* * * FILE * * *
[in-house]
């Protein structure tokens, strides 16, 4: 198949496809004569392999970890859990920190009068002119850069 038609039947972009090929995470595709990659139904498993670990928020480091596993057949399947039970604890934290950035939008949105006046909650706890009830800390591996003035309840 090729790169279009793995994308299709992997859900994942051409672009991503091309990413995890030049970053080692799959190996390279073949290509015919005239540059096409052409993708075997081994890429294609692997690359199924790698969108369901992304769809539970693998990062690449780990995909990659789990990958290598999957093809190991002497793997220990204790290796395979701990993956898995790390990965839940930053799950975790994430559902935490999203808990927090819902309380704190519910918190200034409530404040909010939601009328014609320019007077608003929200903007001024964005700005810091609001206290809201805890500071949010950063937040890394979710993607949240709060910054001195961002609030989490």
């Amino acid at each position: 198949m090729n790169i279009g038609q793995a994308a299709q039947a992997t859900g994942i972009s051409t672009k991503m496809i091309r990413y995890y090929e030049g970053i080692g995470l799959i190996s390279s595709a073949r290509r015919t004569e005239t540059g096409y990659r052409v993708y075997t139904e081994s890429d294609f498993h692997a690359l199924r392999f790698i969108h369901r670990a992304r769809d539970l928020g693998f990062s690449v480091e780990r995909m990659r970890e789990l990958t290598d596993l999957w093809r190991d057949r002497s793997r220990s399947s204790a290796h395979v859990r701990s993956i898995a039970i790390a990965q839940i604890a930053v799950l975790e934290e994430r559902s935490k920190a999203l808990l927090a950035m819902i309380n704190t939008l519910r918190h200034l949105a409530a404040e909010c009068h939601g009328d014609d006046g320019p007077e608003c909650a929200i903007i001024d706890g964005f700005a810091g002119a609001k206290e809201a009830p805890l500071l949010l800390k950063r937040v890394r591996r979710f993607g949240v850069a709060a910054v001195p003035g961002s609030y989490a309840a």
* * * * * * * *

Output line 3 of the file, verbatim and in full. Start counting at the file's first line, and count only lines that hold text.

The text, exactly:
């Amino acid at each position: 198949m090729n790169i279009g038609q793995a994308a299709q039947a992997t859900g994942i972009s051409t672009k991503m496809i091309r990413y995890y090929e030049g970053i080692g995470l799959i190996s390279s595709a073949r290509r015919t004569e005239t540059g096409y990659r052409v993708y075997t139904e081994s890429d294609f498993h692997a690359l199924r392999f790698i969108h369901r670990a992304r769809d539970l928020g693998f990062s690449v480091e780990r995909m990659r970890e789990l990958t290598d596993l999957w093809r190991d057949r002497s793997r220990s399947s204790a290796h395979v859990r701990s993956i898995a039970i790390a990965q839940i604890a930053v799950l975790e934290e994430r559902s935490k920190a999203l808990l927090a950035m819902i309380n704190t939008l519910r918190h200034l949105a409530a404040e909010c009068h939601g009328d014609d006046g320019p007077e608003c909650a929200i903007i001024d706890g964005f700005a810091g002119a609001k206290e809201a009830p805890l500071l949010l800390k950063r937040v890394r591996r979710f993607g949240v850069a709060a910054v001195p003035g961002s609030y989490a309840a």